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Bordeaux gets €60m Meca for creative industries

Bjarke Ingels-designed culture hub will be the new home of the Frac regional contemporary art centre

The riverside Meca occupies the site of an abattoir in the former meat-packing district of Bordeaux © Alexandre Dupeyron - Région Nouvelle-Aquitaine

The city of Bordeaux will unveil its new waterfront cultural hub for contemporary art and other creative industries on 28 June. Designed by the Danish architectural agency BIG (Bjarke Ingels Group) in partnership with the Parisian firm Freaks, the Meca (Maison de l’Économie Créative et de la Culture) aims to widen access to the arts in Bordeaux and the Nouvelle Aquitaine region in southwest France. The €60m venue has been financed primarily by the region, with €4m coming from the French state.

Occupying the site of a former abattoir on the banks of the river Garonne, the Meca houses the Frac regional art centre, a performing arts centre and an agency for books, cinema and audiovisual media. BIG’s striking, asymmetrical building with a diagonal roof invites visitors to walk across a ramp from Bordeaux’s former meat-packing district to the river, even when the venue is closed.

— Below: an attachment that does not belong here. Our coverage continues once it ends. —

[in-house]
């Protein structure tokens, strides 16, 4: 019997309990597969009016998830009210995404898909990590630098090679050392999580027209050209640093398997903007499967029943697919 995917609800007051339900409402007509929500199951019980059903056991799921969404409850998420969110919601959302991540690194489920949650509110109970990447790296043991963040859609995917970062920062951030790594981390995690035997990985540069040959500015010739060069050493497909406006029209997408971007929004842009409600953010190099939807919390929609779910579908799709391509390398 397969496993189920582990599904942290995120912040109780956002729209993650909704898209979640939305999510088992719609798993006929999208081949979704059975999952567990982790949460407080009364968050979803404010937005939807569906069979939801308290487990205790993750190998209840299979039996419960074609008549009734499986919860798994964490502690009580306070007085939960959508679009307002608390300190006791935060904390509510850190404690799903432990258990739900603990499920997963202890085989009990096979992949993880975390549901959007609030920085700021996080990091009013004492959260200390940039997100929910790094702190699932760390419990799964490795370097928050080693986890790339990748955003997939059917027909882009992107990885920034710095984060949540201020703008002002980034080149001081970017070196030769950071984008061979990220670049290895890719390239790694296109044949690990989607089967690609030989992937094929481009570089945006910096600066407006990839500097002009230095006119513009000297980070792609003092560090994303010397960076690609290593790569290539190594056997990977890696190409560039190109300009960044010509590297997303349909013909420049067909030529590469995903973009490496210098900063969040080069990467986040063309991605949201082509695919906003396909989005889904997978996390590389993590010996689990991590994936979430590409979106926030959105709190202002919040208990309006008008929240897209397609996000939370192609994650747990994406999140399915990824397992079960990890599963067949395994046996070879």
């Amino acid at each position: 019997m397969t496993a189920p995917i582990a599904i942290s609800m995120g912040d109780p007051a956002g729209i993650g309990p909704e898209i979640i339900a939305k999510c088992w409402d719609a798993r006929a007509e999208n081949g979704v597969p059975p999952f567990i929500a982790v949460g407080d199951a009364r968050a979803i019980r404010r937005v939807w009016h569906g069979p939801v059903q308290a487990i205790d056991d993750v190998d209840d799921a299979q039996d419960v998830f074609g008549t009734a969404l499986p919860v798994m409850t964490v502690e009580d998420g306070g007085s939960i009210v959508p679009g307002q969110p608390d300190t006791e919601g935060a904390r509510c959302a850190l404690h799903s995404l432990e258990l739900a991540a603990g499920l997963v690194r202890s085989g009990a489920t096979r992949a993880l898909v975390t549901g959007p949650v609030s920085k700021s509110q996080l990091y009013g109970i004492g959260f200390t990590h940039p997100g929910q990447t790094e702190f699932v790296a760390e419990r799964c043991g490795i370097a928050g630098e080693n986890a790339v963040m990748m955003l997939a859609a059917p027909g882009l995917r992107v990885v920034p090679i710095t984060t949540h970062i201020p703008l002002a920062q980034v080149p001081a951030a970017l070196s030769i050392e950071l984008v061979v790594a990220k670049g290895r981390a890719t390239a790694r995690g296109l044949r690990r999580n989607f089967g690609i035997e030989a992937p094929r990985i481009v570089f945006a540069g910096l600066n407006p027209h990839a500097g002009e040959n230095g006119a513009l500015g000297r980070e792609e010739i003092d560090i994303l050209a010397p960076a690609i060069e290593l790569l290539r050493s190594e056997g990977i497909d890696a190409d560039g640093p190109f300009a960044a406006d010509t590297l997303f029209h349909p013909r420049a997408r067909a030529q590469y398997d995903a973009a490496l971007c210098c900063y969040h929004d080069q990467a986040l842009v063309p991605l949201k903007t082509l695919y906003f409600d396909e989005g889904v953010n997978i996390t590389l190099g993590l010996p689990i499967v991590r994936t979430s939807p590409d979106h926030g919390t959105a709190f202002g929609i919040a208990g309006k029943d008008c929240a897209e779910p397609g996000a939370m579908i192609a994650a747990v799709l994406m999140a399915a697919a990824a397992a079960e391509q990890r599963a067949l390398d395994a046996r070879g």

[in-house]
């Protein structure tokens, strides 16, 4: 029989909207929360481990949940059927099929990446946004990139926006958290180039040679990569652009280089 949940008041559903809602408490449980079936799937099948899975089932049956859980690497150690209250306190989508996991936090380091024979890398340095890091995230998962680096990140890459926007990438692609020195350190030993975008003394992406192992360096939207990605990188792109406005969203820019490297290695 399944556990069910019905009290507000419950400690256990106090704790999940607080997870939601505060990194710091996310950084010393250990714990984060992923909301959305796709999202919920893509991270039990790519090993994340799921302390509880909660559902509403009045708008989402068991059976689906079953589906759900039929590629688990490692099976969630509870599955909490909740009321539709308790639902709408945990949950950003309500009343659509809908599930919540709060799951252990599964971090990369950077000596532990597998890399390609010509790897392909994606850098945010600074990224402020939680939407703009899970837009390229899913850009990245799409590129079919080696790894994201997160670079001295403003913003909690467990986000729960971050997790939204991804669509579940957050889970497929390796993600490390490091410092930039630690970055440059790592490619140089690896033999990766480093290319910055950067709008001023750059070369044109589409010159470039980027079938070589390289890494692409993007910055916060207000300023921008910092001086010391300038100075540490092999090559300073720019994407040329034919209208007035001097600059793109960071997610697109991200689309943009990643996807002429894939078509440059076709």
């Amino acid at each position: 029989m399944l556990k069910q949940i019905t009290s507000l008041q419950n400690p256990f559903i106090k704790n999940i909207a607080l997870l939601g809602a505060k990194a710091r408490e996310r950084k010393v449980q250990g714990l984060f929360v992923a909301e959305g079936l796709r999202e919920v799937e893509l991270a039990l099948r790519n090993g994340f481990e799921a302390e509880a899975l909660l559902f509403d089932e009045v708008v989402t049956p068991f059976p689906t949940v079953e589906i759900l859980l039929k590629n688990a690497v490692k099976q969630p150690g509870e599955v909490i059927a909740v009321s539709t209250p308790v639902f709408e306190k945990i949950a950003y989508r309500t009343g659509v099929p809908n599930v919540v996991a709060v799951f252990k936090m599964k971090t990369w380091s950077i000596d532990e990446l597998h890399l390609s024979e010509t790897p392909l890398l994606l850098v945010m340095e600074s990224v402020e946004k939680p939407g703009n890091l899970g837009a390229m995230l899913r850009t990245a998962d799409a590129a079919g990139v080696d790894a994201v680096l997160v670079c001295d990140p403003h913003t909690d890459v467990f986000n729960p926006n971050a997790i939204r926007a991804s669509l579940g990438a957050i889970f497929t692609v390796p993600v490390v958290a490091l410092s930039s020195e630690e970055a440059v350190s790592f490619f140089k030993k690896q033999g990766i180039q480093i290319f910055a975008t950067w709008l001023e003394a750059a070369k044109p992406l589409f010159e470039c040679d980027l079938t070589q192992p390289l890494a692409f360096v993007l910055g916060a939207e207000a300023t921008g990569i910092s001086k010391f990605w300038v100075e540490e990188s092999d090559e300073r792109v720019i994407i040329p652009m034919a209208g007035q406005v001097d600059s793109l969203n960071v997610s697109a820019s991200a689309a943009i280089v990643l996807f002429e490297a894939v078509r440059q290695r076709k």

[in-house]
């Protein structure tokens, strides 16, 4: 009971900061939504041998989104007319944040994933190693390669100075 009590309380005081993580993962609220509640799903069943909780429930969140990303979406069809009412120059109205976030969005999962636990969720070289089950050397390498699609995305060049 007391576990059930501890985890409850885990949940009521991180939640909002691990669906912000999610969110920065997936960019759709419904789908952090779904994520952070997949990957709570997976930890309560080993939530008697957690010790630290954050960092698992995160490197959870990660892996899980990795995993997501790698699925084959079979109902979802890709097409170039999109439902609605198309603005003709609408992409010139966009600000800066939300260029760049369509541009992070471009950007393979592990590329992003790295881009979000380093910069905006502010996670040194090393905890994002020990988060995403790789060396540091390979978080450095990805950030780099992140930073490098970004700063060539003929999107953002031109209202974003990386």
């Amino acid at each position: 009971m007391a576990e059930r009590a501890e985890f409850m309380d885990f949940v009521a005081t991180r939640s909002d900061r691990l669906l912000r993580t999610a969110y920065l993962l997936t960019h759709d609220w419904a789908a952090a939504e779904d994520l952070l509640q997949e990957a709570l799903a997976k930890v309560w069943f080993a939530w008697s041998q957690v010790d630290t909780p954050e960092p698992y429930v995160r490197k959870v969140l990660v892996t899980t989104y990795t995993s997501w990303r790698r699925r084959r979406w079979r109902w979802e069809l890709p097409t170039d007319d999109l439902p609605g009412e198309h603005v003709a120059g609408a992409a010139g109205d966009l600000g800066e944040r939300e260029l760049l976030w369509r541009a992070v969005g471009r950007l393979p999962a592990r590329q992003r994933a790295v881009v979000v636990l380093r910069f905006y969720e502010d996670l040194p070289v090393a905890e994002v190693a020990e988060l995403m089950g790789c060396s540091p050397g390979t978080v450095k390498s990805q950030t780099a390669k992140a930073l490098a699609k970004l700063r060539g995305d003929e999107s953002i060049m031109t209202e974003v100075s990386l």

“The idea is to create cultural synergies and visibility in a building that embodies our commitment to contemporary creation, an international presence and the regeneration of the area,” says Meca’s project manager, Frédéric Vilcocq. “The cross-fertilisation [of media] is very important, giving way to new ways of thinking,” adds Bernard de Montferrand, the chairman of Frac Nouvelle-Aquitaine Meca.

With 1,200 sq. m of exhibition space, the Frac spans the three upper levels of the Meca and boasts a vast terrace overlooking the city. The centre is independent from Bordeaux’s museum of contemporary art, CAPC, and also organises travelling exhibitions throughout the region.

The inaugural show at the Meca, Once upon a time in the West (29 June-9 November), features works from the 1,200-strong collection as well as loans from private and public collections, including the Norval Foundation in Cape Town. Among the highlights is Pascal Convert’s 2016-17 series of photographs of Bamiyan, Afghanistan, showing the voids in the cliff left by the Taliban’s destruction of the Bamiyan Buddhas in 2001. Convert’s project was shortlisted for the French pavilion of the 2017 Venice Biennale but was beaten by Xavier Veilhan.

On the Frac’s fourth floor are two studios for artists in residence. Local companies specialising in leather, metal, wood and laser-cutting will assist artists to make new works. Vilcocq describes the public-private partnership as a new model for France’s network of Frac regional art centres (Fonds régionaux d’art contemporain).

The former French culture minister, Jack Lang, launched the Frac concept in the early 1980s in a bid to “decentralise” culture and make it more present in the regions. Nouvelle-Aquitaine’s art centre was first established in 1982. The newly rebranded Frac Nouvelle-Aquitaine Meca is one of six “new generation” venues built in the last decade by leading international architects.